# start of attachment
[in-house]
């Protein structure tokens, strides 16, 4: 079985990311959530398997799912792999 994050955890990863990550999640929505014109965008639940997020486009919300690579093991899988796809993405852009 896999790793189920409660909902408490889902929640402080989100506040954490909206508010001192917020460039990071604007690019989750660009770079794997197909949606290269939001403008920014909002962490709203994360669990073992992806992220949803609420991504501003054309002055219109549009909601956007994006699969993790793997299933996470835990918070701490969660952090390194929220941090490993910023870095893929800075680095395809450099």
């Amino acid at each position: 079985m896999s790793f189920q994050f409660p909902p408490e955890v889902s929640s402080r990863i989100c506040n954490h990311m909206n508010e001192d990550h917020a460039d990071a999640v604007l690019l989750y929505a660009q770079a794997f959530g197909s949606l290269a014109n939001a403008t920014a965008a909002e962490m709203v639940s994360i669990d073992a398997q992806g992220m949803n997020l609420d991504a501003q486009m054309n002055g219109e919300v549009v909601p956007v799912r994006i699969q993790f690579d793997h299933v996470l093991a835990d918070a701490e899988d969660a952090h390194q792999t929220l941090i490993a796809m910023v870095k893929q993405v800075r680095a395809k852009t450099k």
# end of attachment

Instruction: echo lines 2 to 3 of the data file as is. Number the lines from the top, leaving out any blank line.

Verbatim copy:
């Protein structure tokens, strides 16, 4: 079985990311959530398997799912792999 994050955890990863990550999640929505014109965008639940997020486009919300690579093991899988796809993405852009 896999790793189920409660909902408490889902929640402080989100506040954490909206508010001192917020460039990071604007690019989750660009770079794997197909949606290269939001403008920014909002962490709203994360669990073992992806992220949803609420991504501003054309002055219109549009909601956007994006699969993790793997299933996470835990918070701490969660952090390194929220941090490993910023870095893929800075680095395809450099």
């Amino acid at each position: 079985m896999s790793f189920q994050f409660p909902p408490e955890v889902s929640s402080r990863i989100c506040n954490h990311m909206n508010e001192d990550h917020a460039d990071a999640v604007l690019l989750y929505a660009q770079a794997f959530g197909s949606l290269a014109n939001a403008t920014a965008a909002e962490m709203v639940s994360i669990d073992a398997q992806g992220m949803n997020l609420d991504a501003q486009m054309n002055g219109e919300v549009v909601p956007v799912r994006i699969q993790f690579d793997h299933v996470l093991a835990d918070a701490e899988d969660a952090h390194q792999t929220l941090i490993a796809m910023v870095k893929q993405v800075r680095a395809k852009t450099k």